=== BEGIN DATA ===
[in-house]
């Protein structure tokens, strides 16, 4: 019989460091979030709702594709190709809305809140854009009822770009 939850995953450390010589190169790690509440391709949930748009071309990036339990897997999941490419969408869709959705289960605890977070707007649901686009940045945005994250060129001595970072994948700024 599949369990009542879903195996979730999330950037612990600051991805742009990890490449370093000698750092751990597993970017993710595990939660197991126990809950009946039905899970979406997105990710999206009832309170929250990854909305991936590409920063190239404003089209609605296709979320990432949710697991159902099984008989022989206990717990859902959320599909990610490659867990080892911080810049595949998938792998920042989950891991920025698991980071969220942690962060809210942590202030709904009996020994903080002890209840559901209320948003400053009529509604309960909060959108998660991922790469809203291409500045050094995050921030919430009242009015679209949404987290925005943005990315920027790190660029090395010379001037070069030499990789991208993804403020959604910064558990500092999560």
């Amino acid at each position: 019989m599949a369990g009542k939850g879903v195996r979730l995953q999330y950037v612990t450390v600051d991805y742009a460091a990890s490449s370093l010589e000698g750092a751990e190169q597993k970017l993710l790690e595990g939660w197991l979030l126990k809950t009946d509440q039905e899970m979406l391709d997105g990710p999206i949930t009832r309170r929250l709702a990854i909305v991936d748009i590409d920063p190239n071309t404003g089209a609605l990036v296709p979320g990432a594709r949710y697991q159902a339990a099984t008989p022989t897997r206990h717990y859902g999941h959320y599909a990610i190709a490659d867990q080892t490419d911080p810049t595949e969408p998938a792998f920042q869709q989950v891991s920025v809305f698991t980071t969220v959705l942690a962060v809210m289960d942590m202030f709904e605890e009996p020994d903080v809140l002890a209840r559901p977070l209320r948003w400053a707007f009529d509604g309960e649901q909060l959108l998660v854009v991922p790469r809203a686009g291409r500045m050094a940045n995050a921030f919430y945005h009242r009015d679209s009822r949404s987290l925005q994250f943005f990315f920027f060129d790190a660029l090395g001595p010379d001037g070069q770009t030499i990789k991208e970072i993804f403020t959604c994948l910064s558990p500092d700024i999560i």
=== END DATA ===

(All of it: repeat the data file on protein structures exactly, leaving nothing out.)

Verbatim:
[in-house]
């Protein structure tokens, strides 16, 4: 019989460091979030709702594709190709809305809140854009009822770009 939850995953450390010589190169790690509440391709949930748009071309990036339990897997999941490419969408869709959705289960605890977070707007649901686009940045945005994250060129001595970072994948700024 599949369990009542879903195996979730999330950037612990600051991805742009990890490449370093000698750092751990597993970017993710595990939660197991126990809950009946039905899970979406997105990710999206009832309170929250990854909305991936590409920063190239404003089209609605296709979320990432949710697991159902099984008989022989206990717990859902959320599909990610490659867990080892911080810049595949998938792998920042989950891991920025698991980071969220942690962060809210942590202030709904009996020994903080002890209840559901209320948003400053009529509604309960909060959108998660991922790469809203291409500045050094995050921030919430009242009015679209949404987290925005943005990315920027790190660029090395010379001037070069030499990789991208993804403020959604910064558990500092999560």
């Amino acid at each position: 019989m599949a369990g009542k939850g879903v195996r979730l995953q999330y950037v612990t450390v600051d991805y742009a460091a990890s490449s370093l010589e000698g750092a751990e190169q597993k970017l993710l790690e595990g939660w197991l979030l126990k809950t009946d509440q039905e899970m979406l391709d997105g990710p999206i949930t009832r309170r929250l709702a990854i909305v991936d748009i590409d920063p190239n071309t404003g089209a609605l990036v296709p979320g990432a594709r949710y697991q159902a339990a099984t008989p022989t897997r206990h717990y859902g999941h959320y599909a990610i190709a490659d867990q080892t490419d911080p810049t595949e969408p998938a792998f920042q869709q989950v891991s920025v809305f698991t980071t969220v959705l942690a962060v809210m289960d942590m202030f709904e605890e009996p020994d903080v809140l002890a209840r559901p977070l209320r948003w400053a707007f009529d509604g309960e649901q909060l959108l998660v854009v991922p790469r809203a686009g291409r500045m050094a940045n995050a921030f919430y945005h009242r009015d679209s009822r949404s987290l925005q994250f943005f990315f920027f060129d790190a660029l090395g001595p010379d001037g070069q770009t030499i990789k991208e970072i993804f403020t959604c994948l910064s558990p500092d700024i999560i």